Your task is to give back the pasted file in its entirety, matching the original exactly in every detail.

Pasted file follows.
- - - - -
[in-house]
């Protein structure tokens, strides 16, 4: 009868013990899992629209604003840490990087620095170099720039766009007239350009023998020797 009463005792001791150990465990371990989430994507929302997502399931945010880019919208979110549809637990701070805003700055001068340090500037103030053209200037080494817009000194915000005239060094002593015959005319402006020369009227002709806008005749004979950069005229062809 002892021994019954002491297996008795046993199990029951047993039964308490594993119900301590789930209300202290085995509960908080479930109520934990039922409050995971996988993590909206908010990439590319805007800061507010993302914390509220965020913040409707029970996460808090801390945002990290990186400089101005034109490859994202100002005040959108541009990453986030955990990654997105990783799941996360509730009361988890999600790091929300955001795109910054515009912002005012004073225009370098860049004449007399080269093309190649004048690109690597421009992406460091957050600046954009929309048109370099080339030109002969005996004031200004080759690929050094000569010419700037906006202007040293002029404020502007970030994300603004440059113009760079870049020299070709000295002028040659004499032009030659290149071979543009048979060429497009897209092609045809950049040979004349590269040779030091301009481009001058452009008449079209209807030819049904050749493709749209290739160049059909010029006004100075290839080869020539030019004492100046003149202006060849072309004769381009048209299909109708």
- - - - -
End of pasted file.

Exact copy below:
[in-house]
């Protein structure tokens, strides 16, 4: 009868013990899992629209604003840490990087620095170099720039766009007239350009023998020797 009463005792001791150990465990371990989430994507929302997502399931945010880019919208979110549809637990701070805003700055001068340090500037103030053209200037080494817009000194915000005239060094002593015959005319402006020369009227002709806008005749004979950069005229062809 002892021994019954002491297996008795046993199990029951047993039964308490594993119900301590789930209300202290085995509960908080479930109520934990039922409050995971996988993590909206908010990439590319805007800061507010993302914390509220965020913040409707029970996460808090801390945002990290990186400089101005034109490859994202100002005040959108541009990453986030955990990654997105990783799941996360509730009361988890999600790091929300955001795109910054515009912002005012004073225009370098860049004449007399080269093309190649004048690109690597421009992406460091957050600046954009929309048109370099080339030109002969005996004031200004080759690929050094000569010419700037906006202007040293002029404020502007970030994300603004440059113009760079870049020299070709000295002028040659004499032009030659290149071979543009048979060429497009897209092609045809950049040979004349590269040779030091301009481009001058452009008449079209209807030819049904050749493709749209290739160049059909010029006004100075290839080869020539030019004492100046003149202006060849072309004769381009048209299909109708």